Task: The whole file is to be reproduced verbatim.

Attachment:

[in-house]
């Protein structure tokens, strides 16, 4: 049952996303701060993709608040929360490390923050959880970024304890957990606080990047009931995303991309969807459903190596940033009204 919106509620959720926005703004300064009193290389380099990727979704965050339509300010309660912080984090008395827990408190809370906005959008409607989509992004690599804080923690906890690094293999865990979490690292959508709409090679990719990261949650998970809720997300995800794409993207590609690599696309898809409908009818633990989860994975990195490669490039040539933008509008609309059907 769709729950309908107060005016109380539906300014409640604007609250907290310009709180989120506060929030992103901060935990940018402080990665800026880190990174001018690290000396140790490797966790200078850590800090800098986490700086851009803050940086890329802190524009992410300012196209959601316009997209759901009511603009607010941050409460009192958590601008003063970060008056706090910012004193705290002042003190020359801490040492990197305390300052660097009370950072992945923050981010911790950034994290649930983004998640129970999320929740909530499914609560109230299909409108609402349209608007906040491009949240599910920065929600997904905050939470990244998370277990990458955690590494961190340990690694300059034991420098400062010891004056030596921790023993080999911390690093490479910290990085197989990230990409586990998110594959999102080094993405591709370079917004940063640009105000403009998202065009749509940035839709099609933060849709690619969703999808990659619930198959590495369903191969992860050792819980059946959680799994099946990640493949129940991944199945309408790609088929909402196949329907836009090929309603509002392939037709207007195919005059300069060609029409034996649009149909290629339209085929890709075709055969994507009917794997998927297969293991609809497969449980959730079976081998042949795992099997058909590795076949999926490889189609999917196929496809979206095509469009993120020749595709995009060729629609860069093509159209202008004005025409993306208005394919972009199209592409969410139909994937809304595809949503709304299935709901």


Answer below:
[in-house]
């Protein structure tokens, strides 16, 4: 049952996303701060993709608040929360490390923050959880970024304890957990606080990047009931995303991309969807459903190596940033009204 919106509620959720926005703004300064009193290389380099990727979704965050339509300010309660912080984090008395827990408190809370906005959008409607989509992004690599804080923690906890690094293999865990979490690292959508709409090679990719990261949650998970809720997300995800794409993207590609690599696309898809409908009818633990989860994975990195490669490039040539933008509008609309059907 769709729950309908107060005016109380539906300014409640604007609250907290310009709180989120506060929030992103901060935990940018402080990665800026880190990174001018690290000396140790490797966790200078850590800090800098986490700086851009803050940086890329802190524009992410300012196209959601316009997209759901009511603009607010941050409460009192958590601008003063970060008056706090910012004193705290002042003190020359801490040492990197305390300052660097009370950072992945923050981010911790950034994290649930983004998640129970999320929740909530499914609560109230299909409108609402349209608007906040491009949240599910920065929600997904905050939470990244998370277990990458955690590494961190340990690694300059034991420098400062010891004056030596921790023993080999911390690093490479910290990085197989990230990409586990998110594959999102080094993405591709370079917004940063640009105000403009998202065009749509940035839709099609933060849709690619969703999808990659619930198959590495369903191969992860050792819980059946959680799994099946990640493949129940991944199945309408790609088929909402196949329907836009090929309603509002392939037709207007195919005059300069060609029409034996649009149909290629339209085929890709075709055969994507009917794997998927297969293991609809497969449980959730079976081998042949795992099997058909590795076949999926490889189609999917196929496809979206095509469009993120020749595709995009060729629609860069093509159209202008004005025409993306208005394919972009199209592409969410139909994937809304595809949503709304299935709901």